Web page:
Getting out on the water in a canoe, kayak, or stand-up paddleboard (SUP) is an amazing way to experience the beauty of nature. Paddlesports are a fantastic opportunity to combine the enjoyment of the best sights and sounds that the river has to offer, with the exhilaration of navigating fast running water.
Wouldn’t it be great if you could share that experience with your furry best friend?
Well the good news is you totally can! With a little extra preparation and some special training for your pal, you can both take to the water, sharing the experiences and excitement that make paddlesports so popular. There’s no better way to spend quality time with your pooch.
Teaching Your Dog the Ropes
Dogs are a lot like people when it comes to water; some absolutely love it while others will do anything they can to stay dry. The simple fact is that some dog breeds are better swimmers than others.
Breeds like bulldogs, pugs, and boxers are heavy in the chest area, making them poor swimmers, something you will have to take into consideration. If your pooch is anxious or afraid around water, they probably won’t enjoy paddlesports. Don’t push the issue, though, a scared dog in a kayak is a surefire recipe for disaster.
The real trick to paddling with your dog is making sure they are acclimatized to your choice of watercraft and that you have a set of specific commands in place that will allow you both to take to water safely and enjoyably.
Finding the Right Commands
Kayaking with your dog doesn’t require the use of any specialized commands. The standard array of basic commands, such as “sit,” “stay,” “come,” “lay down” and “go to bed,” will work fine. You just need to work with you dog to get them to understand how those commands work in a paddle sports setting.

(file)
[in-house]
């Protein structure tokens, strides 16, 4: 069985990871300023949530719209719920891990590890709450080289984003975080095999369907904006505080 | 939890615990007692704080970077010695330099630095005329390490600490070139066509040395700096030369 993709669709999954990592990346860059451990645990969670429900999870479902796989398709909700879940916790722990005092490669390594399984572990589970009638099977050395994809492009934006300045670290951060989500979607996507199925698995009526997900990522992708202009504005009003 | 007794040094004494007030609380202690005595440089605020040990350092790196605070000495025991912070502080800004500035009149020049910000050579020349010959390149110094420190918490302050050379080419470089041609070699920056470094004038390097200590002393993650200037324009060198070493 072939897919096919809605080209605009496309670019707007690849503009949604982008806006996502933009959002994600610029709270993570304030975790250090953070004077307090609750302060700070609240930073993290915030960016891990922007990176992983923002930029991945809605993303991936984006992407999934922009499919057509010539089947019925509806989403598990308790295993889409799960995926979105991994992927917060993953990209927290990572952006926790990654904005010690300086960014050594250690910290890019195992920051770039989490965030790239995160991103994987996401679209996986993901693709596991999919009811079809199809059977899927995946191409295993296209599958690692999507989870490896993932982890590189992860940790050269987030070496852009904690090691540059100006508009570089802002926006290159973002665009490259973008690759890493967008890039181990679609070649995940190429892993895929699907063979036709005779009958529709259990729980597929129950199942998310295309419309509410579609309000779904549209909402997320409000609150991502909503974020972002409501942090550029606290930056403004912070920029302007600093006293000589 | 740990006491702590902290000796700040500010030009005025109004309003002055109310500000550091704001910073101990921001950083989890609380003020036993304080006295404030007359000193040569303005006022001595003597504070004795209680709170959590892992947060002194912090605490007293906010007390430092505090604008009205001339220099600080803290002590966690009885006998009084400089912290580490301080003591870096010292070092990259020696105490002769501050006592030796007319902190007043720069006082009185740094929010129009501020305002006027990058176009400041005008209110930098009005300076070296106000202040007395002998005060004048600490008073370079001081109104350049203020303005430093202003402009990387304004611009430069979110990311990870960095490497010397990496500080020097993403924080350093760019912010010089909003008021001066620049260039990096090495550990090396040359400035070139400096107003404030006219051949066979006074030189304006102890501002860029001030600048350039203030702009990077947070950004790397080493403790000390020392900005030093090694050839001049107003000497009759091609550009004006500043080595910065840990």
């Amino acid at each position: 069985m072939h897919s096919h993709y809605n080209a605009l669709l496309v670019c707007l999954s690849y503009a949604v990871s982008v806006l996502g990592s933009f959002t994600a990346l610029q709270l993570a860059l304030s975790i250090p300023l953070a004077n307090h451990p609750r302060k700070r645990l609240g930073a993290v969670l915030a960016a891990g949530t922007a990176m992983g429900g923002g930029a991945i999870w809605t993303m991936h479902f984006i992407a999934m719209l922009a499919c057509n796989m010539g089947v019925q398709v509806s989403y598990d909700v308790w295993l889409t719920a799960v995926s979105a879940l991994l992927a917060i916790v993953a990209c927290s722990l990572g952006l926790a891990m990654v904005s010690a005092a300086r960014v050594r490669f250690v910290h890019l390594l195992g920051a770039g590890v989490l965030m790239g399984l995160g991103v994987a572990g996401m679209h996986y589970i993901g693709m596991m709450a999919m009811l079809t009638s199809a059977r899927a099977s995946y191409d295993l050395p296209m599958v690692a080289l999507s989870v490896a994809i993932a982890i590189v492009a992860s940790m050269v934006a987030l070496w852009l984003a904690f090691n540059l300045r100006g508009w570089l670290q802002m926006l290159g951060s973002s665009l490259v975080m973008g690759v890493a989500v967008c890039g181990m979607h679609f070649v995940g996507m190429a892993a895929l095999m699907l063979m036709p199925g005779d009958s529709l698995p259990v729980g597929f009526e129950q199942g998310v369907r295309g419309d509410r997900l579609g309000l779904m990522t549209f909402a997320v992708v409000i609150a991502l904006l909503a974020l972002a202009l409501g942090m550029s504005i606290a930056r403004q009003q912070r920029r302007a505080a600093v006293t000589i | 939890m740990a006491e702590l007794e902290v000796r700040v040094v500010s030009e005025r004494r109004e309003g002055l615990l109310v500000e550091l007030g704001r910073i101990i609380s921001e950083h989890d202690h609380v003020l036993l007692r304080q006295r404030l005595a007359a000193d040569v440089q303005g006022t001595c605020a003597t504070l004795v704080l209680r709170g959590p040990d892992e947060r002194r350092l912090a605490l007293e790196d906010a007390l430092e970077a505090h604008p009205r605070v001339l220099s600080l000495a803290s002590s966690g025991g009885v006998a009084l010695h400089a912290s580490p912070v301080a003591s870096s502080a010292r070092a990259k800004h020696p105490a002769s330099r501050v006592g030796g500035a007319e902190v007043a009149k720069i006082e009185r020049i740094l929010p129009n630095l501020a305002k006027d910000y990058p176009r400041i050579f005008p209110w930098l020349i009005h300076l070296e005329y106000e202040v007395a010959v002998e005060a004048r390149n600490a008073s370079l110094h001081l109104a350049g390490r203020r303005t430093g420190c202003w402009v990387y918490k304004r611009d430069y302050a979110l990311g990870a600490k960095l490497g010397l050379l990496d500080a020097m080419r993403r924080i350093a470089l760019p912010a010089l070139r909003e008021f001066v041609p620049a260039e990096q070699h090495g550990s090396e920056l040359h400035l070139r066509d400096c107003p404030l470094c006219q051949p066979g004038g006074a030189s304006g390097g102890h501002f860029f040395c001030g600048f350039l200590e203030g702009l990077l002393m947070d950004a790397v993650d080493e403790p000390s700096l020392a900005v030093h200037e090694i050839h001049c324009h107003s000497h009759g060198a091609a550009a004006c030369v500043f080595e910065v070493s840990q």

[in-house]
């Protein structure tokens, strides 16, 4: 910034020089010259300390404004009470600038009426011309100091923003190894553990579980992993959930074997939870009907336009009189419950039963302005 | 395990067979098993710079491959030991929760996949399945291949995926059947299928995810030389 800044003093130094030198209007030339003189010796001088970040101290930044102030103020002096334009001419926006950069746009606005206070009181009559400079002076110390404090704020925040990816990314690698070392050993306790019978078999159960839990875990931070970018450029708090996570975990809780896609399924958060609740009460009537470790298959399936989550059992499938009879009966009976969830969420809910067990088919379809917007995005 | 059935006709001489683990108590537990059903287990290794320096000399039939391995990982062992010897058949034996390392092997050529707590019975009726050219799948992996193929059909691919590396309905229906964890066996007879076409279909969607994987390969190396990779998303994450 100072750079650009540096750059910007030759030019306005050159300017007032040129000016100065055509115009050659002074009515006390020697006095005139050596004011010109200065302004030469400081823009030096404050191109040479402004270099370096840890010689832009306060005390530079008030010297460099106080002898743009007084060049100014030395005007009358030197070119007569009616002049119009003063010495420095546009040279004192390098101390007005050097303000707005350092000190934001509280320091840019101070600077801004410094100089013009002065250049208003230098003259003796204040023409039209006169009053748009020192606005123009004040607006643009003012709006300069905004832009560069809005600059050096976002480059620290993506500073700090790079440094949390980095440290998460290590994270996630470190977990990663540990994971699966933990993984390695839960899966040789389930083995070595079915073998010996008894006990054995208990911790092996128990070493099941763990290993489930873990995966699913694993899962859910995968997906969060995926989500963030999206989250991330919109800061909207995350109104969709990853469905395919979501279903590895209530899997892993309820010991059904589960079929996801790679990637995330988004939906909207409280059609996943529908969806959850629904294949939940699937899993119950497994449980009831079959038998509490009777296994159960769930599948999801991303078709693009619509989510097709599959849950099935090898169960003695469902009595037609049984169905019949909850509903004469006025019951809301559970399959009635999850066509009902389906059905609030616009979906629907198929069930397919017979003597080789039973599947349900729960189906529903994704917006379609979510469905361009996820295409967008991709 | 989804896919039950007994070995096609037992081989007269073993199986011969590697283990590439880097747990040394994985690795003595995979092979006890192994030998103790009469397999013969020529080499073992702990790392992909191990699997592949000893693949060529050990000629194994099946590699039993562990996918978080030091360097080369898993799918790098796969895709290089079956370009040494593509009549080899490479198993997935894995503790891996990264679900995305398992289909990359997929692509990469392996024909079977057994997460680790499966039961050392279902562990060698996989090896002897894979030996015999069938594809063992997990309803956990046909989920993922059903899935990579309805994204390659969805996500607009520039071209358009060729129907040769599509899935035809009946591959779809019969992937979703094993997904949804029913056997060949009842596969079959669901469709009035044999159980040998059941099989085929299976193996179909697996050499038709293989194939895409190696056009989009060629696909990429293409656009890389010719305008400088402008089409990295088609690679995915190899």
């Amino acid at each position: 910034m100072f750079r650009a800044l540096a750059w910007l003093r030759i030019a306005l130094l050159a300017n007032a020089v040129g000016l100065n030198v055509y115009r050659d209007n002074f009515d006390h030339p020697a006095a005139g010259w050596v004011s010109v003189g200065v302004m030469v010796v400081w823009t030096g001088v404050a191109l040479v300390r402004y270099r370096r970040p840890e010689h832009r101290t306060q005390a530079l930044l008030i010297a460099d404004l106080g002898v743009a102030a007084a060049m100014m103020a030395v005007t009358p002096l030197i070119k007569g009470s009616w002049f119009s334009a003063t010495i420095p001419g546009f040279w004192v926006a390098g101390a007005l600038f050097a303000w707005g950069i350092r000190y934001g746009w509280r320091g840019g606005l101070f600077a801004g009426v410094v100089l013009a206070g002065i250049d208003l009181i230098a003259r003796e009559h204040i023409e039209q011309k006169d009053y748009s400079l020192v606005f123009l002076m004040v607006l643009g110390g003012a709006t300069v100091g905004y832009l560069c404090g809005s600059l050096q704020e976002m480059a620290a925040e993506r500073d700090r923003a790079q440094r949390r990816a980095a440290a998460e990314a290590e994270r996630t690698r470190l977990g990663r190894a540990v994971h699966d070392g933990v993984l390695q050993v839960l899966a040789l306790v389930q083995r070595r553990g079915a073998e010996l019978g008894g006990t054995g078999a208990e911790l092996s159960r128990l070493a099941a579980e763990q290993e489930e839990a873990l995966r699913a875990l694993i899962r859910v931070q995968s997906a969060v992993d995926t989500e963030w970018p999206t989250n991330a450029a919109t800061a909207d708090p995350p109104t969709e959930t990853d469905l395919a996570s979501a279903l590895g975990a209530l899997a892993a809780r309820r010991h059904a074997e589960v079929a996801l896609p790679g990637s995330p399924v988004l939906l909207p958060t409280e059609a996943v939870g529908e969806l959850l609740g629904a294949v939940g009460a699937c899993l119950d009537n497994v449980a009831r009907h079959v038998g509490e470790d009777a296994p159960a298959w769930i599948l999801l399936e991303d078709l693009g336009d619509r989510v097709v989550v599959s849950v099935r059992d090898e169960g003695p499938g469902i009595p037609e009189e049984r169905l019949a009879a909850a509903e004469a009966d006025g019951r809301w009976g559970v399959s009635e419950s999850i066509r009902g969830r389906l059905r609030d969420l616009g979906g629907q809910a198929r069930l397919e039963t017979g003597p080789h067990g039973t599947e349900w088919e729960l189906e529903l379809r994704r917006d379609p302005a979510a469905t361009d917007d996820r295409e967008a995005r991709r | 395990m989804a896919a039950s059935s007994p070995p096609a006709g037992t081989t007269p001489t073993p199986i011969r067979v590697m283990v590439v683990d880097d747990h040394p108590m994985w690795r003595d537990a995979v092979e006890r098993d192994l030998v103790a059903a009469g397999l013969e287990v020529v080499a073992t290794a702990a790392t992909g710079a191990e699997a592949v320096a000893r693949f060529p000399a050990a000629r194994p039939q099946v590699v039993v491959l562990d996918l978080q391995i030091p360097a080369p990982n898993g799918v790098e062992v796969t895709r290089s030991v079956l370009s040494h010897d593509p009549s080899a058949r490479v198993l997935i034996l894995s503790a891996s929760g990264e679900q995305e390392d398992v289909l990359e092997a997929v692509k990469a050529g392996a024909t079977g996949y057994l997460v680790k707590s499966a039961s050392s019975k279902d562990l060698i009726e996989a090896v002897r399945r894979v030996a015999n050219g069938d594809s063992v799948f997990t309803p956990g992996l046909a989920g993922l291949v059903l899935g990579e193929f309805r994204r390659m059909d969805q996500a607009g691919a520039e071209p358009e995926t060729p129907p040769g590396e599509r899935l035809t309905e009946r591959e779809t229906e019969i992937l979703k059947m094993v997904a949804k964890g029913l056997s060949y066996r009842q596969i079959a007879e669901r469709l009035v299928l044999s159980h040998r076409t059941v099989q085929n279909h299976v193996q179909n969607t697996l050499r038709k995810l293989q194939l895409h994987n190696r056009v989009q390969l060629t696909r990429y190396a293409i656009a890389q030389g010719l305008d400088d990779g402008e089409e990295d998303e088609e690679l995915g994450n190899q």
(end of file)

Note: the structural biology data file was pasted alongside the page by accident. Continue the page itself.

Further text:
Here are some ideas on ways to command you dog that will make heading out on the water as enjoyable as possible for both of you:
- Tell your dog to “stay” until you are securely in the boat. Then use the “come” and “lay down” commands to get them comfortable in the boat.
- Bringing a water-resistant dog bed with you gives you the option to use the “go to bed” command if the water gets a little rough. Having your dog lay still reduces the chance of them upsetting the boat and the familiarity of their bed will help to keep them calm.
- When you are coming into the bank, use “stay” to stop your dog jumping out as soon as the water gets shallow. You’ll want them to stay still and calm for as long as possible so you can be on land and prepared when they leave the boat.
Getting Them Acclimatized
The first step in taking your dog out on the water is getting them acclimatized to your canoe, kayak, or SUP. Sitting in a kayak is going to be a novel experience for your dog and they will need to get used to its space and movement.
Here are some tips on how to acclimate your dog to your boat:
- Start the acclimatization process on land: Don’t head straight for the water. Encourage your dog to explore your choice of boat on land, getting used to how it moves when they are in it. Encourage them into the boat with items they are familiar with, such as toys or a bed.